Critical maximum temperatures in 2021 were recorded on 11, 17, 20 and 21 July, reaching values between 34 and 35 °C, while absolute maximum temperatures were around 35.5 and 38.6 °C from 12 to 15 August. However, it was notable that during 2021 the days with extreme temperatures were very few, registering 20 days with temperatures above 32 °C and only 6 days with temperatures above 35ºC during July and August.

Of the four days in which the leaf temperature was measured during the study (July 8 and 30; August 16 and 31), it was observed that the hottest days were on July 30 (52 DAFB) and on August 31 (84 DAFB), without reaching maximum temperatures higher than 32ºC on both days.

Table 1.

Monthly values of maximum absolute (Tmax abs), maximum (T max), average (Tavg), minimum absolute (Tmin abs), minimum temperature (Tmin) (°C) and precipitation (P, in mm), registered in the meteorological station of Rueda, Spain (VA103).

2.3 Field data collection

Water status measurements of the plants, as stem water potential, were tested at 30, 51, 63 and 84 DAFB and photosynthetic activity was checked at 30, 52, 69 and 84 DAFB. Stem water potentials were measured between 11 and 13 hours (solar time) in adult leaves, on the shaded side of the trellis, previously covered with aluminum bags for 1.5 hours before measurement, using a Scholander-type pressure chamber (Solfranc Technologies SL, Spain).

Net assimilation (μmol CO2/m2/s), leaf and ambient temperature (°C), and chlorophyll fluorescence parameters were determined with a LI-Cor 6400 portable infrared gas analyzer (IRGA) equipped with a 6400-40 leaf chamber pulse width modulation fluorometer (Li-Cor, Inc. Lincoln, Nebr., USA). The fluorescence parameters measured were: minimum fluorescence (F0), efficiency (ΦPSII) and maximum efficiency of photosystem II (Fv/Fm), apparent electron transport rate (ETR) and photochemical (qP) and non-photochemical (qN) quenching. Photosynthesis measurements were taken between 11 and 13 hour (solar time) on the interveinal space of the right main lobe of exposed leaves of the middle zone of the shoot, on a sample of two leaves in each elemental plot. The airflow rate through the leaf chamber was kept at 500 μmol/s.

The total production per plant was determined at harvest. 100 berry weight was obtained from a sample randomly collected from each elemental plot. Vigour was estimated as mean pruning weight.

2.4 Grape composition analysis

The harvest of the trial was carried out when the average value of the total soluble solids content of the must samples reached 21.3 ºBrix. The must obtained from 100 berry samples in each elementary plot was used to determine the total soluble solid content (°Brix), pH, titratable acidity, yeast assimilable nitrogen, potassium concentration, total polyphenol index and color parameters (CIELAB) according to OIV methods [23].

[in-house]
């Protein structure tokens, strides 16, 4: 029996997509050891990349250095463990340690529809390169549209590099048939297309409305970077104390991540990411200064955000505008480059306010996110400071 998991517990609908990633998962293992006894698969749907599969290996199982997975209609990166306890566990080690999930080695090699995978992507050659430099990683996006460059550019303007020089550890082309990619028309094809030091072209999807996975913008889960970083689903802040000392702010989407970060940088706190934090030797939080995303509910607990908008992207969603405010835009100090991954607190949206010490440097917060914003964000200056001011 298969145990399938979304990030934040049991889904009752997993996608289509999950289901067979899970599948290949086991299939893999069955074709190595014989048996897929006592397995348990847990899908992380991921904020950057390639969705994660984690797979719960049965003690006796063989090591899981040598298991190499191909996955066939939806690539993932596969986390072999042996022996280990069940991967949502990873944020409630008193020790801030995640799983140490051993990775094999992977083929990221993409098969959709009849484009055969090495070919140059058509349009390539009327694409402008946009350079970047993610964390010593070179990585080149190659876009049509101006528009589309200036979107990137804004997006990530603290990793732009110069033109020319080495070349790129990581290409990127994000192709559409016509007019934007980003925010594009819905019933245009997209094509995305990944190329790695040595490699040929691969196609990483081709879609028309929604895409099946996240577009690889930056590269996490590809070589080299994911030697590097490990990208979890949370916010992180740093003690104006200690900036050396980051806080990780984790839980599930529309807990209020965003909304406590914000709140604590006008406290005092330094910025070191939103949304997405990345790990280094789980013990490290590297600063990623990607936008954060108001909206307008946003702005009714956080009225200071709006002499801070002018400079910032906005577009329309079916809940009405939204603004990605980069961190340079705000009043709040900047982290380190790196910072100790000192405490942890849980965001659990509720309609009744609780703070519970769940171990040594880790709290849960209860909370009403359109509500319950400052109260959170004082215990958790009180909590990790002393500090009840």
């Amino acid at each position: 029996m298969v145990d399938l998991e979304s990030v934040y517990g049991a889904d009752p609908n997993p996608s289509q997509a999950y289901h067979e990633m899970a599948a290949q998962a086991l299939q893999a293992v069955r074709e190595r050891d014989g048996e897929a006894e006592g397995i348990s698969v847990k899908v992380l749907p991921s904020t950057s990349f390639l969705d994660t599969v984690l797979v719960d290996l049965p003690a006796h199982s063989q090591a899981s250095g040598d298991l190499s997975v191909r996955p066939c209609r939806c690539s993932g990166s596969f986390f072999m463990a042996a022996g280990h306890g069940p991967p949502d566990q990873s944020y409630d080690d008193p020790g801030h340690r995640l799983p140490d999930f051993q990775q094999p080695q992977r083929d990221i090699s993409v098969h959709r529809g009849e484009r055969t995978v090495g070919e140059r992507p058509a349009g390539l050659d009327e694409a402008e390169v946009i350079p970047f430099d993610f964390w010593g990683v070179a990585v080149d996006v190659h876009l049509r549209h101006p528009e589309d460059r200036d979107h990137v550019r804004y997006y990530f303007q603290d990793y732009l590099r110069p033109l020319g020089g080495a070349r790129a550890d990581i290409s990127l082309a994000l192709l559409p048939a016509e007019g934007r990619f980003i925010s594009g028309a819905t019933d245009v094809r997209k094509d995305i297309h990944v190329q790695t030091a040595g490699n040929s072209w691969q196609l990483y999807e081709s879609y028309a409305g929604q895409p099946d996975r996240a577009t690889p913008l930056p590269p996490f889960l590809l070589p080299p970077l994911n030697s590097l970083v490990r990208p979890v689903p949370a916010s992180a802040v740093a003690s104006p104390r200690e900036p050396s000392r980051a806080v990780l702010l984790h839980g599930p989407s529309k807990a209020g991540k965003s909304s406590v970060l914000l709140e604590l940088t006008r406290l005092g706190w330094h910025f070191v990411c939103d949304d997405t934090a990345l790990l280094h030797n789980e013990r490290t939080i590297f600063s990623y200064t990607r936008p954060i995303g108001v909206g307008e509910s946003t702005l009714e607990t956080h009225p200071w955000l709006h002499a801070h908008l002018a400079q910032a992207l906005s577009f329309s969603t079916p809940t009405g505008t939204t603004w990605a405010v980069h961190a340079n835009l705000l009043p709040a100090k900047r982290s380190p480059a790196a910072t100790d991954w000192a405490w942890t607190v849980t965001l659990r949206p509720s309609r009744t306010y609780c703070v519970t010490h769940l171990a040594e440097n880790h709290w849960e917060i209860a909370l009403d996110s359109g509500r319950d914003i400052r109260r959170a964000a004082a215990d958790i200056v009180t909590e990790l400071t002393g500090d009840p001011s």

2.5 Statistical analysis

Student's t-test were applied to evaluate the effects of the treatment with kaolin on different variables studied. Data analysis was performed with version 9.2 of the SAS software package (SAS Institute Inc., Cary NC, USA).

3 Results and Discussion

3.1 Leaf temperature

Figure 1 shows the differences between leaf and air temperature at midday registered in treated and untreated vines, during four different growth stages.

Leaves of treated plants had always lower temperature than control ones, showing significant differences at 52 and 84 DAFB (the warmest days on which it was measured). The effect of kaolin treatment to reduce the canopy temperature have been previously reported [11,24,25]. The lower leaf temperature obtained in treated plants is related to the solar reflection effect of kaolin particles, which reduces the risk of leaf and fruit damage from sunburn and high temperatures [9]. This temperature drop shows a reduced leaf stress by the decrease in H2O2 content and catalase activity in the leaves [26].

thumbnail Figure 1.

Differences between mean leaf and air temperatures (Tleaf-Tair), measured around midday in Verdejo grapevines, treated with kaolin and without treatment, at four different days after full boom (DAFB).

3.2 Water status and photosynthetic performance

Similar to previous findings [8,20], the values of stem water potential measured in treated and untreated plants did not show significant differences (average values from -0.84 to -0.86 MPa) in all test dates, indicating that kaolin film did not influence the vine water status.

The net CO2 assimilation of treated plants at 52 and 84 DAFB tended to be lower than control plants but with no significant differences at p<0.05 (data not shown). It has been reported that the effect of kaolin film on the photosynthesis is variable, decreasing net photosynthetic rate under optimal hydration and when kaolin is used in environments with low irradiance [27,28]. However, kaolin is able to increase net assimilation in water limited environments, with high temperatures or salinity [10]. The values obtained from the meteorological station at the study site showed that July had very few hot days, without reaching maximum temperatures above the optimum (see Sect. 2.2).